Market Harborough Golf Club

A Greener Operation

Market Harborough Golf Club began to work seriously on environmental matters after the issue was raised at the club’s AGM in November 2018. 

A Steering Group was formed and by the end of February 2019 the club’s policy – A GREENER OPERATION – had been adopted, based on a framework available from England Golf. The policy was officially launched in April 2019. On the same occasion, an appeal was launched to members for donations, because the initiative takes no money from the club’s income or budget. A new noticeboard dedicated to environmental matters was opened, and a bird-feeding station established.

You can read the club’s policy by going to the ‘Further Information’tab

Policies are of no use without a plan to implement them. The club’s Action Plan was drawn up, was revised and updated in December 2019, and is available for members and visitors to see on the ‘Further Information’tab.

A number of initiatives got underway:

  • - an ecological survey of the course was produced in February 2019. 
  • - our first bird survey was undertaken on April 2019 
  • - recycling bins were designed and installed fir use in June 2019
  • - with sponsorship from England Golf, the club began to work with GEO (the Golf Environment Organisation) on an online programme for monitoring and evaluating environmental matters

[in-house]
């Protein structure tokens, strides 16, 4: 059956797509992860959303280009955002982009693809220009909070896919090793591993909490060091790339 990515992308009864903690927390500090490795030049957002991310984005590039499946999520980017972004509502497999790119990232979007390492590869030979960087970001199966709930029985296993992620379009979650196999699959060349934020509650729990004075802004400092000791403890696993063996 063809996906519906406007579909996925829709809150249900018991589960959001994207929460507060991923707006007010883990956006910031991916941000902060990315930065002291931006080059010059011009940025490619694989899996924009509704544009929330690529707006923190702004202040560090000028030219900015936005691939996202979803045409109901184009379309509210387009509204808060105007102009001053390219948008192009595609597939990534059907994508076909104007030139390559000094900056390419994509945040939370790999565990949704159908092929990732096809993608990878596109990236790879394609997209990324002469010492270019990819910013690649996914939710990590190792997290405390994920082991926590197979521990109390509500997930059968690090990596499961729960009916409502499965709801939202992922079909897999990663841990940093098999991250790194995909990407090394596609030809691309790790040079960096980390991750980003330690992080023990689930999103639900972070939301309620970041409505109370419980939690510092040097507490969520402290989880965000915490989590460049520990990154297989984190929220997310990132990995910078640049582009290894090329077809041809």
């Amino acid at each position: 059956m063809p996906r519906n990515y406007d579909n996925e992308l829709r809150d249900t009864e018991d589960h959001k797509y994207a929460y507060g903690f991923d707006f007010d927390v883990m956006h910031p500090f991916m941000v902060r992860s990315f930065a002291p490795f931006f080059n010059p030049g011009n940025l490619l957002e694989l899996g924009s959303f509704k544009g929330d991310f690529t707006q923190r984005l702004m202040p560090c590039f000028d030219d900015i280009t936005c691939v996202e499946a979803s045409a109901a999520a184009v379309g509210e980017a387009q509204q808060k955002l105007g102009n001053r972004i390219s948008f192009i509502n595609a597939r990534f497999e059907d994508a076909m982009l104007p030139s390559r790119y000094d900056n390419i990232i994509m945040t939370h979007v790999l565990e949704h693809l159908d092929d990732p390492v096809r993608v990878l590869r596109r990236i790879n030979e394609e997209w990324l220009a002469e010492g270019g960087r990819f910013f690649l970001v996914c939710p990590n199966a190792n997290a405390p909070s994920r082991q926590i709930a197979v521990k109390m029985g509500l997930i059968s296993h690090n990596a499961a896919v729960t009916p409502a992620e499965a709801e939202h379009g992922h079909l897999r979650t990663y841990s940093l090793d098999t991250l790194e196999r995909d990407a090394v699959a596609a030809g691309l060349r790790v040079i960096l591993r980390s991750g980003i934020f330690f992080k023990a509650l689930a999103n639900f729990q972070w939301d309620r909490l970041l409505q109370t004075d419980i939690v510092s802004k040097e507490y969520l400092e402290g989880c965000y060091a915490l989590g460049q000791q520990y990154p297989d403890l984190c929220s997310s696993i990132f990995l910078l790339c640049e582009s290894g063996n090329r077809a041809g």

We began to work in partnership with a number of other agencies. In July 2019 the Leicestershire and Rutland Wildlife Trustconducted a survey of plants and ponds. Their report, received in February 2020, has provided the club with a detailed, authoritative blueprint for our management of our course in the future. The report makes clear that, by following the recommended practices set out, we can make a huge difference for wildlife and biodiversity on the land for which we are the custodians. The key message to members was, and is, that this can be done without in any way adversely affecting the quality of the golf course itself, of which we are so proud. In fact, by enhancing opportunities for nature, we hope to improve the whole experience for our members and visitors.

We also began to work closely with the Hawk and Owl Trust– a national charity. After a survey visit, the trust has installed five nesting boxes around the course – two for kestrels, and three for barn owls.